James Russell Lowell
James Russell Lowell was an American Romantic poet, critic, editor, and diplomat. He is associated with the fireside poets, a group of New England writers who were among the first American poets that rivaled the popularity of British poets. These writers usually used conventional forms and meters in their poetry, making them suitable for families entertaining at their fireside.
James Russell Lowell Quotes Page 3
Moliere Not a deed would he do, Not a word would he utter, Till he's weighed its relation To plain bread and butter.
No man can produce great things who is not thoroughly sincere in dealing with himself.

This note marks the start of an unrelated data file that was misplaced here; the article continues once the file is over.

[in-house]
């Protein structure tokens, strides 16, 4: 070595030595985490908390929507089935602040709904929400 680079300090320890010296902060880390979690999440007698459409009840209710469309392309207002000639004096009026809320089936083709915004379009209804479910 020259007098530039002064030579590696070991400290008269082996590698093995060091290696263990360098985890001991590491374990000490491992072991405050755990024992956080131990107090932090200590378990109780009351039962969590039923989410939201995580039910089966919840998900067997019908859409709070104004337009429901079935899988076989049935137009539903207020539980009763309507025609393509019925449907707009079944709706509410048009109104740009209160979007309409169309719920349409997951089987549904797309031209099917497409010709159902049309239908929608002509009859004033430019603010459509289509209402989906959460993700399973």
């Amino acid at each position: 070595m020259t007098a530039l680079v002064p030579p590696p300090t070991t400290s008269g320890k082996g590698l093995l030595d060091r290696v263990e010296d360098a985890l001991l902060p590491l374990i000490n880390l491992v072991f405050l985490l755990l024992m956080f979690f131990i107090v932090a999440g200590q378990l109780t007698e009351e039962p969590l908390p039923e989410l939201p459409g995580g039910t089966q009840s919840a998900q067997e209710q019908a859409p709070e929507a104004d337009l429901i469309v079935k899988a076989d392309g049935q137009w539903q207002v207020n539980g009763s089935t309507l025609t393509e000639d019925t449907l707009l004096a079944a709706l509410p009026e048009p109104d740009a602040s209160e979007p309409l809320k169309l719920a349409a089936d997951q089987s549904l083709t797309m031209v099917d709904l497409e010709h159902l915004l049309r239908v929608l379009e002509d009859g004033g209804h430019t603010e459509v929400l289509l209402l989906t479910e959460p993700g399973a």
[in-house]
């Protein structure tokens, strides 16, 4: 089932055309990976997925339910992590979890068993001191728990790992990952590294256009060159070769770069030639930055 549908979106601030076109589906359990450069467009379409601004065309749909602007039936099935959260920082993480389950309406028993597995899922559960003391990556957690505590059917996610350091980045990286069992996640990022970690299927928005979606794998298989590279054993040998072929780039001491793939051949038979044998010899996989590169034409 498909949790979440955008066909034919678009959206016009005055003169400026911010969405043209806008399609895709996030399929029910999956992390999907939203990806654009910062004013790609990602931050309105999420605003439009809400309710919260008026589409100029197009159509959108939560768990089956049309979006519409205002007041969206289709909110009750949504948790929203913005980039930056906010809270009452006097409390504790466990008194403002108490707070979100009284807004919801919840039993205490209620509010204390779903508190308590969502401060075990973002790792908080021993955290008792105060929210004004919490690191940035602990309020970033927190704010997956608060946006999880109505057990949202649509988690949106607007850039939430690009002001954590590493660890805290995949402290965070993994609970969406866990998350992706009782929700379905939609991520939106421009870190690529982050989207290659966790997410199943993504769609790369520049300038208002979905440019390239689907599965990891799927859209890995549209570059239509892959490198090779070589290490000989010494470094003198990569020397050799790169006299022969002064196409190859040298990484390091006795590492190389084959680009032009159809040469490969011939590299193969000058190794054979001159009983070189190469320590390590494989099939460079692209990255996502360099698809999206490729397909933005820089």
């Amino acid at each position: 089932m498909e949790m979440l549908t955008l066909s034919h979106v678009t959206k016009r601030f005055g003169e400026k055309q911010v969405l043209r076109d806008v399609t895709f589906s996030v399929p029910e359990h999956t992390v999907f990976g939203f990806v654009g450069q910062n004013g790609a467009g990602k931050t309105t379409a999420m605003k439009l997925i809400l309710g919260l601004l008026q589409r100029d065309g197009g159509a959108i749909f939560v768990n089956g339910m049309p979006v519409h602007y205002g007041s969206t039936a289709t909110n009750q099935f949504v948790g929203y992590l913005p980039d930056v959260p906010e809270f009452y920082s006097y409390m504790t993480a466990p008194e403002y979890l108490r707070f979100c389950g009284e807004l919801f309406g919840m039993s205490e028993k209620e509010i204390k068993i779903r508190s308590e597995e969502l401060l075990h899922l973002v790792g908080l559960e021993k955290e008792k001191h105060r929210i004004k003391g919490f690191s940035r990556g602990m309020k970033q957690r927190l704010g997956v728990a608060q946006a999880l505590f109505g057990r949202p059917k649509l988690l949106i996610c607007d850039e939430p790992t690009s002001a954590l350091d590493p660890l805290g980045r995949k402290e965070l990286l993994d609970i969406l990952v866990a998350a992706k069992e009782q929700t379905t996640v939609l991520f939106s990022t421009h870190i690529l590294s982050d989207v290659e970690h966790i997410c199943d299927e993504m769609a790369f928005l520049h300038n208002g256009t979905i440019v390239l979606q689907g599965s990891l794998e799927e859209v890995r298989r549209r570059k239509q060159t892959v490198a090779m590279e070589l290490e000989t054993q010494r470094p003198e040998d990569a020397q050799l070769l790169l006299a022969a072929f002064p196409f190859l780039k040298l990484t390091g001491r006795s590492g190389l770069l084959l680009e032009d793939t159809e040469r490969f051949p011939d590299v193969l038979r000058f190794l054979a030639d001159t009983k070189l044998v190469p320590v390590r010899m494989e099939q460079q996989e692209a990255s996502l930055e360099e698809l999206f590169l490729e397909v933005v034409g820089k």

Before Man made us citizens, great Nature made us men.
There is no good in arguing with the inevitable. The only argument available with an east wind is to put on your overcoat.
Behind the dim unknown, Standeth God within the shadow, keeping watch above his own.
Fortune is the rod of the weak, and the staff of the brave
Compromise makes a good umbrella, but a poor roof; it is a temporary expedient, often wise in party politics, almost sure to be unwise in statesmanship.
It was in making education not only common to all, but in some sense compulsory on all, that the destiny of the free republics of America was practically settled.
I love her with a love as still As a broad river's peaceful might, Which by high tower and lowly mill, Goes wandering at its own will, And yet does ever flow aright.
A poet must needs be before his own age, to be even with posterity.
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